newspapers and literary journals including the Baltimore Review, Reed Magazine, the Ocotillo Review, and the Toronto Star. Leslie maintains a blog called Travails of a Transatlantic Transplant in which she writes about being an American from California who moved to Canada from England. Learn more about Leslie's creative writing at www.LeslieCarlin.com and about her academic work at https://www.researchgate.net/profile/Leslie-Carlin.
SOCIETY OF CLASSICAL POETS POETRY COMPETITION
$20 ENTRY FEE. Deadline December 31, 2023. First Prize: $2,000. Publication on the Society’s website and Journal. One to three poems on any topic. Altogether, the poems should total 108 lines or less. Poems must contain meter (beginners and students may simply count syllables). Rhyme and other traditional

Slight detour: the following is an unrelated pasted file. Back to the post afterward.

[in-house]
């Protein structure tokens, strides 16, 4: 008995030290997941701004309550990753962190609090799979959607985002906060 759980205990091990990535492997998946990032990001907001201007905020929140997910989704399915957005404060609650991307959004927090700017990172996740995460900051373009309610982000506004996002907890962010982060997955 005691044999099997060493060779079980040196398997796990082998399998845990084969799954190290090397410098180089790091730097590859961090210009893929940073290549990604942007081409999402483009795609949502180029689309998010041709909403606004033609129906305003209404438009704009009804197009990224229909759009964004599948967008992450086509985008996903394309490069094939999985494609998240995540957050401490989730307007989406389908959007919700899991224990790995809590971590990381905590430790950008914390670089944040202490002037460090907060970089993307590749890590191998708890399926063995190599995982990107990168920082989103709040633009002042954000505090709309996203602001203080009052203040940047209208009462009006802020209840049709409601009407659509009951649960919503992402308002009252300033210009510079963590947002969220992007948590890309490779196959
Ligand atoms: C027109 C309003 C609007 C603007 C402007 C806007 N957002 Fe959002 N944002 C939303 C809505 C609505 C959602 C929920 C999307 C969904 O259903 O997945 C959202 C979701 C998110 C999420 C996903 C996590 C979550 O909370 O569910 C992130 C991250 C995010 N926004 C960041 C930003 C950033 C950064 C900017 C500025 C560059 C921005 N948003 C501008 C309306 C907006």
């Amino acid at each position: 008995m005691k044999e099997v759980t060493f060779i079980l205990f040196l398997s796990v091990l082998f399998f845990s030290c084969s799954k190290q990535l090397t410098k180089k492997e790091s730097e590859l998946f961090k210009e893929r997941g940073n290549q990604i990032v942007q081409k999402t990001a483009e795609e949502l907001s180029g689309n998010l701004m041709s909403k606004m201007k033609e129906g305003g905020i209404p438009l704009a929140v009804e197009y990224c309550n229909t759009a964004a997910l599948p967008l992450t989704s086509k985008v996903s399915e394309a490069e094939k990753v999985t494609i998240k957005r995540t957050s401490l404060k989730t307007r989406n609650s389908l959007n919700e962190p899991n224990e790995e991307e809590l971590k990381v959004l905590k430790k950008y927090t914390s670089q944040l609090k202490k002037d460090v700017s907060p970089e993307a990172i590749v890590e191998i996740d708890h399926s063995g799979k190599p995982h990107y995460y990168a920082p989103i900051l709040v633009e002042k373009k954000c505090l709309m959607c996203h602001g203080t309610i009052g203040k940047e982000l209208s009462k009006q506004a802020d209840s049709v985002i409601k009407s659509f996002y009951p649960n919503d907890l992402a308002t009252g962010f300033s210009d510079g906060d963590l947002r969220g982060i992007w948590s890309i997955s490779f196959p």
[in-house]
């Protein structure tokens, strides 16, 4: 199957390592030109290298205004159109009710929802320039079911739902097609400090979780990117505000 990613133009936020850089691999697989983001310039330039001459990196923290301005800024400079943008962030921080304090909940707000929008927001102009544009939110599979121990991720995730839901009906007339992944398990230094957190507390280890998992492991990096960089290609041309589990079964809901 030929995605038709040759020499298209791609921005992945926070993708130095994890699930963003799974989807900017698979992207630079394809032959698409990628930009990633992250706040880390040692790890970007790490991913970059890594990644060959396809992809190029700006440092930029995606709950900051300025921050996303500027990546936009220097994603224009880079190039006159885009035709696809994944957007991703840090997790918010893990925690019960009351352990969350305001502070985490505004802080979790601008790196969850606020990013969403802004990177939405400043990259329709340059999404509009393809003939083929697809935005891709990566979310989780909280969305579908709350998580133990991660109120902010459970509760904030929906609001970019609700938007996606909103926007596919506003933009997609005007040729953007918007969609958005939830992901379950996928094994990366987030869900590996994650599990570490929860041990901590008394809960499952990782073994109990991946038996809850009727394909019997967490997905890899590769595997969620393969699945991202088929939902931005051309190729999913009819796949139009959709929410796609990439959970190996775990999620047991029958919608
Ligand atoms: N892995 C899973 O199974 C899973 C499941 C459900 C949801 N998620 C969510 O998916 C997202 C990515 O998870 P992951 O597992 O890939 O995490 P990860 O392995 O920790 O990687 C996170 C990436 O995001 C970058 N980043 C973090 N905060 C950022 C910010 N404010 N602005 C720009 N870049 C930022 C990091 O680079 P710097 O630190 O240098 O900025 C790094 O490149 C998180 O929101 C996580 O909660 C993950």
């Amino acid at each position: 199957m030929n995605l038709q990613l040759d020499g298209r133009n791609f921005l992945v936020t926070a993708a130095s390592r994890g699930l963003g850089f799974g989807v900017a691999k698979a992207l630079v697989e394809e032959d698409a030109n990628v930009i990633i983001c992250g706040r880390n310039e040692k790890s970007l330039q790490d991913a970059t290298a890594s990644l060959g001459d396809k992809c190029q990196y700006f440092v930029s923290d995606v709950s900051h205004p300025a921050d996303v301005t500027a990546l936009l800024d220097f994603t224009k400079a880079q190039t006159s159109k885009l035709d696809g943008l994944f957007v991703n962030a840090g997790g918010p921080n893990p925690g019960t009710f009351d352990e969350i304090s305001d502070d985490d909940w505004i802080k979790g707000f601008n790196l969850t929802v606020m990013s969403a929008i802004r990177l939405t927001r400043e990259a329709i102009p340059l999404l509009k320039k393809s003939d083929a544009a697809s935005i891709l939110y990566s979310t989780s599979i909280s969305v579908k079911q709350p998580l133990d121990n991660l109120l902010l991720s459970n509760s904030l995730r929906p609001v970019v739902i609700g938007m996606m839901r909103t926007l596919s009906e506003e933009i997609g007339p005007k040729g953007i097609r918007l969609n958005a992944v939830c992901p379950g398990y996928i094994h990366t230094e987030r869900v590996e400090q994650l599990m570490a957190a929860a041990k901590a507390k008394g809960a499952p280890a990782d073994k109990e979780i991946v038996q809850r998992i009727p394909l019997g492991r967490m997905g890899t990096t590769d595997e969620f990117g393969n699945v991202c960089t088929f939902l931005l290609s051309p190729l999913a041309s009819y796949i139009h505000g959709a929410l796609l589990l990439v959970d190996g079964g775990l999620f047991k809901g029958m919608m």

techniques are encouraged as well, but not required. High school prize $200.
THE MASTERS REVIEW CHAPBOOK CONTEST
$25 ENTRY FEE. Deadline
December 17, 2023. The winner receives a $3,000 cash prize, along with manuscript publication and 75 contributor copies. Our chapbooks are distributed internationally and are available through Bookshop.org, Barnes & Noble, and Amazon. All submissions must be single-author prose manuscripts of 25 to 45 pages. We are not interested in poetry.
GREGORY O'DONOGHUE INTERNATIONAL POETRY COMPETITION
ENTRY FEE €7 per poem or €30 for a batch of five. Deadline November 30, 2023. The competition is open to original, unpublished and unbroadcast poems in the English language of 40
lines or fewer. The poem can be on any subject, in any style, by a writer of any nationality, living anywhere in the world. First prize €2,000, featured reading at the Cork International Poetry Festival (with four-night hotel stay and full board), featured on the Southword Poetry Podcast, and publication in Southword. Second prize €500, publication in Southword. Third prize €250, publication in Southword. Ten runners-up €50 and publication in Southword.